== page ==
BWW Interview: Actress Dawn Sievewright Talks OUR LADIES OF PERPETUAL SUCCOUR
Lee Hall's Olivier Award-winning stage adaptation of Alan Warner's novel The Sopranos, about a raucous group of teenage girls in Edinburgh for a choir competition, hits the West End following an acclaimed tour (read our review). Dawn Sievewright, who plays leader Fionnula and a host of other characters, shares her experience.
What was the first show that inspired you?
I couldn't tell you exactly the first thing I saw, but I remember the show that made me want to do this for a living. I saw a production of Miss Saigon at the Playhouse Theatre in Edinburgh when I was 14 and it blew my mind. The sound that came from the group of singers on stage was so unbelievably moving. I just thought "I'm going to do that".
When did you decide to pursue acting as a career?
The day I failed my maths exam was a slight push! I've just never really thought about doing anything else. And to be honest, I don't think I can.
Where did you train?
Dance School of Scotland and GSA Conservatoire.
What was your first professional acting job?
I played Monkey in the UK tour of Quadrophenia. One of the best and most fun jobs I've ever been part of.
How did Our Ladies come your way, and was it a long audition process with the singing element as well?
I was offered to do a workshop in the very early days. Sadly, I couldn't do it and when I found out they were auditioning, I emailed Vicky Featherstone, our director, about 20 times. There was absolutely nothing like it and once I had read the novel I just knew I needed to be part of it.
I had my first audition in London and met Lee Hall, Vicky and Martin Lowe, our MD. We had to sing "Lift Thine Eyes" a cappella and then were all given the same speech to read, which I guess would help them decipher which character we were most like. The funny thing is when we came to our recall Vicky said that when she had asked us what character we most connected with, we all said the characters that we ended up playing.
What's your musical background, and did you find some of the styles easier to perform than others?
I was trained in musical theatre. But the level of musicality that's needed in this show is unlike anything I have ever known. To be asked to sing classical songs like Bach and Mendelssohn and then have to riff and belt ELO is a very unique pairing. It was a lot to take in, but Martin is an unbelievable arranger and MD and the music was the first thing we attacked, so that when we came to looking at the script, the music was solid.
What's it like being in all-female ensemble?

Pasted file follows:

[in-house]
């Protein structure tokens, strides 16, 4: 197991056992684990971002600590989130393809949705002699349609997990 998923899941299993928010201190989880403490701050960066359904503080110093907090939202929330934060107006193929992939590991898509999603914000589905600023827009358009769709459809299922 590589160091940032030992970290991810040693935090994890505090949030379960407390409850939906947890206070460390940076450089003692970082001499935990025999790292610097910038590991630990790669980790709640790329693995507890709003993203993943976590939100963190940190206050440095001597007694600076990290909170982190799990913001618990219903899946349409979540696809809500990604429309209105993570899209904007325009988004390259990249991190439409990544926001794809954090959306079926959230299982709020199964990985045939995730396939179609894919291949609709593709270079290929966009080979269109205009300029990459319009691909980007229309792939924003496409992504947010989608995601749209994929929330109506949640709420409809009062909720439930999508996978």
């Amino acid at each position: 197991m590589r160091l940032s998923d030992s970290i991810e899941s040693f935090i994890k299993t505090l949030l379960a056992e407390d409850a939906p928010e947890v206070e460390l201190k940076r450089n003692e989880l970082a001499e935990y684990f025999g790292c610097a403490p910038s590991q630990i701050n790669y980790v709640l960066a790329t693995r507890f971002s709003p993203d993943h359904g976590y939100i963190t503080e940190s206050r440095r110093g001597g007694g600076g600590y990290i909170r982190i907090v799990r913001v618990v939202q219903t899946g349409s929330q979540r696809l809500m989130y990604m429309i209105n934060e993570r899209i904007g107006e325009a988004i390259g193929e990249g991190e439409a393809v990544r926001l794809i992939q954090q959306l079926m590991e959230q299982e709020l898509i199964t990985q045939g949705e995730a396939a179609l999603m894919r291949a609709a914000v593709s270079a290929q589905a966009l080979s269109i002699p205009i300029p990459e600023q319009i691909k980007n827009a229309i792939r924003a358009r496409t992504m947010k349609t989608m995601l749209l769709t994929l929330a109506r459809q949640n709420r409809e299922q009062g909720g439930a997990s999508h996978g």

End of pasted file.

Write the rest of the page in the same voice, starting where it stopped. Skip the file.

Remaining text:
It's unreal. It's powerful and wonderful and has taught me a lot about what kind of actress I want to be and, to an extent, what kind of human I want to be. Our creative team are the most supportive people, and the girls that I have the pleasure of sharing the stage with are some of the bravest individuals I've ever met.
It's a very special thing we've made together, and we have a massive responsibility as a bunch of young women in the West End to show girls that being honest and being yourself is what it's all about. It's what people want to watch.
Do you think the production is significant in how it tells girls' stories?
Definitely. It's honest and raw and doesn't put a marshmallowy frill around what it's like to be a young woman growing up. These girls talk about sex and cock and they swear beautifully, not because they're showing off, because it's the way they speak. And that is honestly it.
What's it been like taking the show from Edinburgh through to the West End? Has it changed much in the process?
I've been with this show for two and a bit years and it hasn't changed massively since we opened at the Traverse. I mean, the body of the piece has stayed the same, but since travelling the show all over the UK and to America and Australia we have found things that work and some other things that don't. We've also found a lot of interesting extras about our characters, their journeys and their relationships.
Do you have any future dream roles or collaborators?
Finally, what do you think audiences will get from Our Ladies?
I think every single member of the audience, whether they're young, old, male or female, will connect with parts of this story. Even if it's a tiny bit. Everyone has been young and has gone through the adventure or horrific ordeal of growing up. Everyone has done it. So it's a universal story.
Our Ladies of Perpetual Succour at the Duke of York's Theatre 9 May-2 September
Photo credit: Manuel Harlan